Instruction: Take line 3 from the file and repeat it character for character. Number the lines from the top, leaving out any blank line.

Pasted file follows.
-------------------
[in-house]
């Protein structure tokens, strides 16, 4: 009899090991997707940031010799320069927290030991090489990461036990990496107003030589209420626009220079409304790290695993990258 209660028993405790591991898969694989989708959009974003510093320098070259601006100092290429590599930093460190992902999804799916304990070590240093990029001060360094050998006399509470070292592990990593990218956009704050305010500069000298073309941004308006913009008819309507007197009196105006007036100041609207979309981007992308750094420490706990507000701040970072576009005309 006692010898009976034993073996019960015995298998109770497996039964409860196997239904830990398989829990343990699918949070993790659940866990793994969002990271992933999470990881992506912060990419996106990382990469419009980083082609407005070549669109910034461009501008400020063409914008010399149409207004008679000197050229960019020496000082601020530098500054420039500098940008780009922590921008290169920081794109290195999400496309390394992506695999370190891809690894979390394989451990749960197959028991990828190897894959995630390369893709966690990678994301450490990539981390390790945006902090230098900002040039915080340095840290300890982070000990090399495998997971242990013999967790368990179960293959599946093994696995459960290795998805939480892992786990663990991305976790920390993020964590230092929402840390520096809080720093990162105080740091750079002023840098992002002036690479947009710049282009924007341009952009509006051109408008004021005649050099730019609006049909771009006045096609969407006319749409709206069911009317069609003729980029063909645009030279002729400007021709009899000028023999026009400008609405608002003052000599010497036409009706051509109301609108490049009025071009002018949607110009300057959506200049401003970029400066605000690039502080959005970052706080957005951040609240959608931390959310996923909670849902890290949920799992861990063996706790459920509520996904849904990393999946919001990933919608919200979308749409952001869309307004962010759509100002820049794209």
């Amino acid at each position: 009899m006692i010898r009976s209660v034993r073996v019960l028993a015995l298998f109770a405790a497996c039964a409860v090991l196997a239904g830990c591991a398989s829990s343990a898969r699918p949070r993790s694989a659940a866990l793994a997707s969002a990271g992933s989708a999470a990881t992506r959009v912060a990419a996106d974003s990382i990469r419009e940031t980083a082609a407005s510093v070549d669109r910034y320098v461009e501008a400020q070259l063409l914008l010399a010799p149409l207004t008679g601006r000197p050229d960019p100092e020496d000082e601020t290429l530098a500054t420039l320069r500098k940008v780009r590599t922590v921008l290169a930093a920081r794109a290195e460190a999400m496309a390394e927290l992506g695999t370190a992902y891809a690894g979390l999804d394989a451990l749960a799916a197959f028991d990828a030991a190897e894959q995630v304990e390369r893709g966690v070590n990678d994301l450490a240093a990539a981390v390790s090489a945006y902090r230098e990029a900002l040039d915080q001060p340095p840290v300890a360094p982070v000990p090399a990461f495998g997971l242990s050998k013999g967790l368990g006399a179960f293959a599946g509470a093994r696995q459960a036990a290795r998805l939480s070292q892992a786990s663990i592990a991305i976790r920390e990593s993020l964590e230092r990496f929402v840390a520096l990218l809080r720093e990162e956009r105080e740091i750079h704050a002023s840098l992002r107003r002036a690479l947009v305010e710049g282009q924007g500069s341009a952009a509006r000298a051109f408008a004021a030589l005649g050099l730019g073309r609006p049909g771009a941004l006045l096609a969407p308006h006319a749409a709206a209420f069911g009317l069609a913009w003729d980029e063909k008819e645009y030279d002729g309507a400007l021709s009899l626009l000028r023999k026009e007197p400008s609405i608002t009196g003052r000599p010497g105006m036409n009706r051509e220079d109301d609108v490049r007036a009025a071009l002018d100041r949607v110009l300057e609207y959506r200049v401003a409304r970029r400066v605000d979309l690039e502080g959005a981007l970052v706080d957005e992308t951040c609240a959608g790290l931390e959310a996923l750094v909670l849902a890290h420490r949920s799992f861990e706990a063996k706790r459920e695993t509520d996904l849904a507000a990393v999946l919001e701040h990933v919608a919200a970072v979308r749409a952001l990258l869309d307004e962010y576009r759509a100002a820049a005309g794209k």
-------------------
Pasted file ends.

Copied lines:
């Amino acid at each position: 009899m006692i010898r009976s209660v034993r073996v019960l028993a015995l298998f109770a405790a497996c039964a409860v090991l196997a239904g830990c591991a398989s829990s343990a898969r699918p949070r993790s694989a659940a866990l793994a997707s969002a990271g992933s989708a999470a990881t992506r959009v912060a990419a996106d974003s990382i990469r419009e940031t980083a082609a407005s510093v070549d669109r910034y320098v461009e501008a400020q070259l063409l914008l010399a010799p149409l207004t008679g601006r000197p050229d960019p100092e020496d000082e601020t290429l530098a500054t420039l320069r500098k940008v780009r590599t922590v921008l290169a930093a920081r794109a290195e460190a999400m496309a390394e927290l992506g695999t370190a992902y891809a690894g979390l999804d394989a451990l749960a799916a197959f028991d990828a030991a190897e894959q995630v304990e390369r893709g966690v070590n990678d994301l450490a240093a990539a981390v390790s090489a945006y902090r230098e990029a900002l040039d915080q001060p340095p840290v300890a360094p982070v000990p090399a990461f495998g997971l242990s050998k013999g967790l368990g006399a179960f293959a599946g509470a093994r696995q459960a036990a290795r998805l939480s070292q892992a786990s663990i592990a991305i976790r920390e990593s993020l964590e230092r990496f929402v840390a520096l990218l809080r720093e990162e956009r105080e740091i750079h704050a002023s840098l992002r107003r002036a690479l947009v305010e710049g282009q924007g500069s341009a952009a509006r000298a051109f408008a004021a030589l005649g050099l730019g073309r609006p049909g771009a941004l006045l096609a969407p308006h006319a749409a709206a209420f069911g009317l069609a913009w003729d980029e063909k008819e645009y030279d002729g309507a400007l021709s009899l626009l000028r023999k026009e007197p400008s609405i608002t009196g003052r000599p010497g105006m036409n009706r051509e220079d109301d609108v490049r007036a009025a071009l002018d100041r949607v110009l300057e609207y959506r200049v401003a409304r970029r400066v605000d979309l690039e502080g959005a981007l970052v706080d957005e992308t951040c609240a959608g790290l931390e959310a996923l750094v909670l849902a890290h420490r949920s799992f861990e706990a063996k706790r459920e695993t509520d996904l849904a507000a990393v999946l919001e701040h990933v919608a919200a970072v979308r749409a952001l990258l869309d307004e962010y576009r759509a100002a820049a005309g794209k």